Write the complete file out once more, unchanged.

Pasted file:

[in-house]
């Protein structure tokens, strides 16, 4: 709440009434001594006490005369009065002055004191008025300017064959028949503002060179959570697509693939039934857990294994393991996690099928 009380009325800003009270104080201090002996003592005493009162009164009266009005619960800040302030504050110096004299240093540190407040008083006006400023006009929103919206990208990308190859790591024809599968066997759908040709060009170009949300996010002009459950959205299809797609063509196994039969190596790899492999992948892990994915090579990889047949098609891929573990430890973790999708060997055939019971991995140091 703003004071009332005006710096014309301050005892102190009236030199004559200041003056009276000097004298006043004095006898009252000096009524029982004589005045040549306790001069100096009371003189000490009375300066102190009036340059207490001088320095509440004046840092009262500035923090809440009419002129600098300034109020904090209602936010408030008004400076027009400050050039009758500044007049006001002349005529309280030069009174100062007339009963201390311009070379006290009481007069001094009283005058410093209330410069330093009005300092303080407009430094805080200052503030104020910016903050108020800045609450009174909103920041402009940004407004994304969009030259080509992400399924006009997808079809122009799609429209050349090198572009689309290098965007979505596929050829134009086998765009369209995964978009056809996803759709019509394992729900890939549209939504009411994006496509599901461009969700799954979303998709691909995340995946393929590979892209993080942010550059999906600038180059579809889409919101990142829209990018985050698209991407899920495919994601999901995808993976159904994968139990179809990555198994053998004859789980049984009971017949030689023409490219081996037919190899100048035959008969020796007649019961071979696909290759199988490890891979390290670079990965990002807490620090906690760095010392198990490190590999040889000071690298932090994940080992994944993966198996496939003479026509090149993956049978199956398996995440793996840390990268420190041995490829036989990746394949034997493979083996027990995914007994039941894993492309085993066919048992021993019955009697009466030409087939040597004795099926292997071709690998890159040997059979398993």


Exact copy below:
[in-house]
């Protein structure tokens, strides 16, 4: 709440009434001594006490005369009065002055004191008025300017064959028949503002060179959570697509693939039934857990294994393991996690099928 009380009325800003009270104080201090002996003592005493009162009164009266009005619960800040302030504050110096004299240093540190407040008083006006400023006009929103919206990208990308190859790591024809599968066997759908040709060009170009949300996010002009459950959205299809797609063509196994039969190596790899492999992948892990994915090579990889047949098609891929573990430890973790999708060997055939019971991995140091 703003004071009332005006710096014309301050005892102190009236030199004559200041003056009276000097004298006043004095006898009252000096009524029982004589005045040549306790001069100096009371003189000490009375300066102190009036340059207490001088320095509440004046840092009262500035923090809440009419002129600098300034109020904090209602936010408030008004400076027009400050050039009758500044007049006001002349005529309280030069009174100062007339009963201390311009070379006290009481007069001094009283005058410093209330410069330093009005300092303080407009430094805080200052503030104020910016903050108020800045609450009174909103920041402009940004407004994304969009030259080509992400399924006009997808079809122009799609429209050349090198572009689309290098965007979505596929050829134009086998765009369209995964978009056809996803759709019509394992729900890939549209939504009411994006496509599901461009969700799954979303998709691909995340995946393929590979892209993080942010550059999906600038180059579809889409919101990142829209990018985050698209991407899920495919994601999901995808993976159904994968139990179809990555198994053998004859789980049984009971017949030689023409490219081996037919190899100048035959008969020796007649019961071979696909290759199988490890891979390290670079990965990002807490620090906690760095010392198990490190590999040889000071690298932090994940080992994944993966198996496939003479026509090149993956049978199956398996995440793996840390990268420190041995490829036989990746394949034997493979083996027990995914007994039941894993492309085993066919048992021993019955009697009466030409087939040597004795099926292997071709690998890159040997059979398993």